21 July 2015

Ancestry adds Canada, Selected School Yearbooks, 1908-2010

This indexed collection of school and university yearbooks from across Canada. is now available on Ancestry. Most individual entries have a photo and short write-up. You may also find people in a group photo of a team or class with everyone looking their best (mostly).

Provinces in the database, with number of entries, are: BC (73,568); Alberta (106,195); Saskatchewan (32,011); Manitoba (11,713); Ontario  (941,128); Quebec (182,004); New Brunswick (2,816); Nova Scotia (5,706).

For Ontario universities the University of Western Ontario collection has 29 yearbooks between 1928 and 1988, the University of Toronto 19 between 1913 and 1959, Queen's University nine between 1932 and 1986. A few other universities have smaller collections.

Elsewhere there are 11 yearbooks for the University of Alberta, nine for the University of Saskatchewan. Alas only six for McGill University between 1925 and 1952.

For schools the largest collection I found is for Bishop's College School in Lennoxville, Quebec with nearly 80 yearbooks.

The index was compiled using OCR technology.  Despite technology improvements it's easy to find nonsense entries like Moore Extras, there are 33 entries for that last name, and Fairy Gold. Such entries are easy to spot and ignore, and can bring a smile to your face!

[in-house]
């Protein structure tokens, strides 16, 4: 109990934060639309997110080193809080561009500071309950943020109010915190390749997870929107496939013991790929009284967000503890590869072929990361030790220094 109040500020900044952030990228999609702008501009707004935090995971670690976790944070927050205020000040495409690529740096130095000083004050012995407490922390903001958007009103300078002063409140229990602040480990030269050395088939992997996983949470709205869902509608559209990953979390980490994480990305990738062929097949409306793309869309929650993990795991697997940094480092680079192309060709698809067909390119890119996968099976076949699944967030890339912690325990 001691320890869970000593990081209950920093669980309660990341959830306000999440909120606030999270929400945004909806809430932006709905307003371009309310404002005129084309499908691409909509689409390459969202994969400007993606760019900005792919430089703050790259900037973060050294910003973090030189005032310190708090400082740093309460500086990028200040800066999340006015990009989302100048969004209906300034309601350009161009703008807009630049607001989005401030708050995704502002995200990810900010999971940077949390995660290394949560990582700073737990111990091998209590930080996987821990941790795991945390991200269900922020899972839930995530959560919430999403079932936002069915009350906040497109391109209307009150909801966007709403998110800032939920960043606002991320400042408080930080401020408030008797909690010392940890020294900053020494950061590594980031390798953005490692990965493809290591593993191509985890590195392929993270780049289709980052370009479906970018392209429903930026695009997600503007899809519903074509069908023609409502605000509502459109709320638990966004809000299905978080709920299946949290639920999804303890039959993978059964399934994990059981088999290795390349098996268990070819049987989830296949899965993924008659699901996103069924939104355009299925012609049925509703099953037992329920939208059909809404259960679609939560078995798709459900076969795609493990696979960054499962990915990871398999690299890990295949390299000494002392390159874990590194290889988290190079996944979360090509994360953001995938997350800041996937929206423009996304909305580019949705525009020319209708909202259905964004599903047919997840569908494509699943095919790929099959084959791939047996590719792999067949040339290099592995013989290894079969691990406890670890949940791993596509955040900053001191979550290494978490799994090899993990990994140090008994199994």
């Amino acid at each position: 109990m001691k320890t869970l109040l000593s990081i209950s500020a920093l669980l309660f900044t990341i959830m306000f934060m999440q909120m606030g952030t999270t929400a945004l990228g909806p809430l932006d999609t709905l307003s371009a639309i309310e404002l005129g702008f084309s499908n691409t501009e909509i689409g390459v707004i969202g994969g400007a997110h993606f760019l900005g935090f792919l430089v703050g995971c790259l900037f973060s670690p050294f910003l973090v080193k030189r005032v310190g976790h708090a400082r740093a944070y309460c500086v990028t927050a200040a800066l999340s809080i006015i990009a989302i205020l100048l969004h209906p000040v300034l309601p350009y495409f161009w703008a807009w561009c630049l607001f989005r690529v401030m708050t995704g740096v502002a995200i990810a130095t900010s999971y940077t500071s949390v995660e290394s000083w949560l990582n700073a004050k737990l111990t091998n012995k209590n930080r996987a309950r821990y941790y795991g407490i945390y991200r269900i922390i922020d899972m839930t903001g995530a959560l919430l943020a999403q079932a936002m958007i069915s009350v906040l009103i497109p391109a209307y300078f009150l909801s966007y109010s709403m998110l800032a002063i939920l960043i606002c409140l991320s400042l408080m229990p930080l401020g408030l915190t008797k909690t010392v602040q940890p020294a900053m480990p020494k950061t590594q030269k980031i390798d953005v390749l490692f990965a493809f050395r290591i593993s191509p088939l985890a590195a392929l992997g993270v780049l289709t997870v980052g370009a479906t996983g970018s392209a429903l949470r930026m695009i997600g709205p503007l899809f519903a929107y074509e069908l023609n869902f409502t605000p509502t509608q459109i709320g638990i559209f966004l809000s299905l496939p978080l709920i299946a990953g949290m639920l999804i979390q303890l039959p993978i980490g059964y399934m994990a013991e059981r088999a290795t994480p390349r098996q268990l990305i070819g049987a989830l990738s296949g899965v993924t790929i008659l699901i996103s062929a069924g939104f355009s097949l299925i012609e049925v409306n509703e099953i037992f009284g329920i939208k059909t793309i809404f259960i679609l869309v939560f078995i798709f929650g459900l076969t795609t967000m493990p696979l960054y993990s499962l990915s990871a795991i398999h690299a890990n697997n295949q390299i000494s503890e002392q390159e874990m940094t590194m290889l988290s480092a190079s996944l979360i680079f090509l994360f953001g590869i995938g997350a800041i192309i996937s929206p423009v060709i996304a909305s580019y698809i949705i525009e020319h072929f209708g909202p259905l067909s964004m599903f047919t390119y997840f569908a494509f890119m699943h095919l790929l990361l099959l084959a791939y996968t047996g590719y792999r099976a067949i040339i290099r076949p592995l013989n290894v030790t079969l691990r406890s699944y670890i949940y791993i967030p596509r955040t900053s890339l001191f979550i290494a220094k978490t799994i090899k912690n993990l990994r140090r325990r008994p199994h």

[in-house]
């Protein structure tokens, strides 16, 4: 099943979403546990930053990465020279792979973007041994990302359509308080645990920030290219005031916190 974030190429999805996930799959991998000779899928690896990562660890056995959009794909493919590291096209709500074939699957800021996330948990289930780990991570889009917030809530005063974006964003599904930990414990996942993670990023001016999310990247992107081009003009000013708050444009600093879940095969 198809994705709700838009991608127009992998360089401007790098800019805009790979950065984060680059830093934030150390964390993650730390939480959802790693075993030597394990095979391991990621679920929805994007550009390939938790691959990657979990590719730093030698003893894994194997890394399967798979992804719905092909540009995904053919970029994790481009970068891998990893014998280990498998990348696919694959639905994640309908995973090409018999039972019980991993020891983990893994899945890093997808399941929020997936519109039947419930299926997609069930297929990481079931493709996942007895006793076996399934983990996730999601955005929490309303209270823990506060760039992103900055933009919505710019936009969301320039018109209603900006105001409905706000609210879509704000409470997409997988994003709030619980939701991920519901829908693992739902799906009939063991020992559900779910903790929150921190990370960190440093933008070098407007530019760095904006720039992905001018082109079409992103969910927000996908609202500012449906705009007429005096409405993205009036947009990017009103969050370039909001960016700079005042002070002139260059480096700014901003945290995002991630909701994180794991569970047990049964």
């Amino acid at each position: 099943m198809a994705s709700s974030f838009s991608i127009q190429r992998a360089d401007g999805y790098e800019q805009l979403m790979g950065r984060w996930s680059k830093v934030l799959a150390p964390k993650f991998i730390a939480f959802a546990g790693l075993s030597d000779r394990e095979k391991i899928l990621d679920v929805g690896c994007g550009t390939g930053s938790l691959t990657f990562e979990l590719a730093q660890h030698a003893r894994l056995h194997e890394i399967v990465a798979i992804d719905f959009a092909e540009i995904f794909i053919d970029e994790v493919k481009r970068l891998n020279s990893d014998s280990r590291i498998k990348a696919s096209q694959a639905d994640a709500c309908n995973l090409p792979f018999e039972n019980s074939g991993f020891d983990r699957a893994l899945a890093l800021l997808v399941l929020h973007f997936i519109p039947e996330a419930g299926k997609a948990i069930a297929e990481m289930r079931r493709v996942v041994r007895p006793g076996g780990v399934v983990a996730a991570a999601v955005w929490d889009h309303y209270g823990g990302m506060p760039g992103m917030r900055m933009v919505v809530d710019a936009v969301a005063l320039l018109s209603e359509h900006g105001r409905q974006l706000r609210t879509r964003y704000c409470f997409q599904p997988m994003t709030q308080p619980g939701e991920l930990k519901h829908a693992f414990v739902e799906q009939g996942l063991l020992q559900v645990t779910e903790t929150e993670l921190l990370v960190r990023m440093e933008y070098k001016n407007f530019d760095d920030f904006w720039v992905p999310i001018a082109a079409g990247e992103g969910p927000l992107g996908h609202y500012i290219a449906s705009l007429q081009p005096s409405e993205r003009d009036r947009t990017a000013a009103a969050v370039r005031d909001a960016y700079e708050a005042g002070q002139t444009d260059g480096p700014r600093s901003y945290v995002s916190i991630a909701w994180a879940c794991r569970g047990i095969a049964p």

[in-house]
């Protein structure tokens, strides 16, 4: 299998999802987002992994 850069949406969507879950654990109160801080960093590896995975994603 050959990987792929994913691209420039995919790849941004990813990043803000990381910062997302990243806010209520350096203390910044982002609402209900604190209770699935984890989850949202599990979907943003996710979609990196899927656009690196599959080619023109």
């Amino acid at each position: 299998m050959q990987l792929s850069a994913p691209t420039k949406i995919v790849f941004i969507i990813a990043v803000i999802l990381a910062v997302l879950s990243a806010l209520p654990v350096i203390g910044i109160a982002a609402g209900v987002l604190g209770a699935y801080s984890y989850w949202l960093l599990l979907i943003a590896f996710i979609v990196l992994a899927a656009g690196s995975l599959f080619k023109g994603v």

Anonymous said...

McGill University Library has digitized their collection of McGill Yearbooks. They are available online at http://yearbooks.mcgill.ca/ and are indexed. The collection includes McGill yearbooks from 1898 to 2000 and Macdonald College yearbooks from 1931 to 2000.

Old Census Scribe said...

An inspection of the only yearbook from my high school (dated 1969) yielded an index of staff members all born in 1949. The list also included Earl Haig and other well known people that schools have been named after. Obviously Ancestry had put their automatic transcribing software to work on these yearbooks. Remember, these bits of infomation will next show up in their huge database for innocent newbie family historians to pick up and treat as the gospel truth.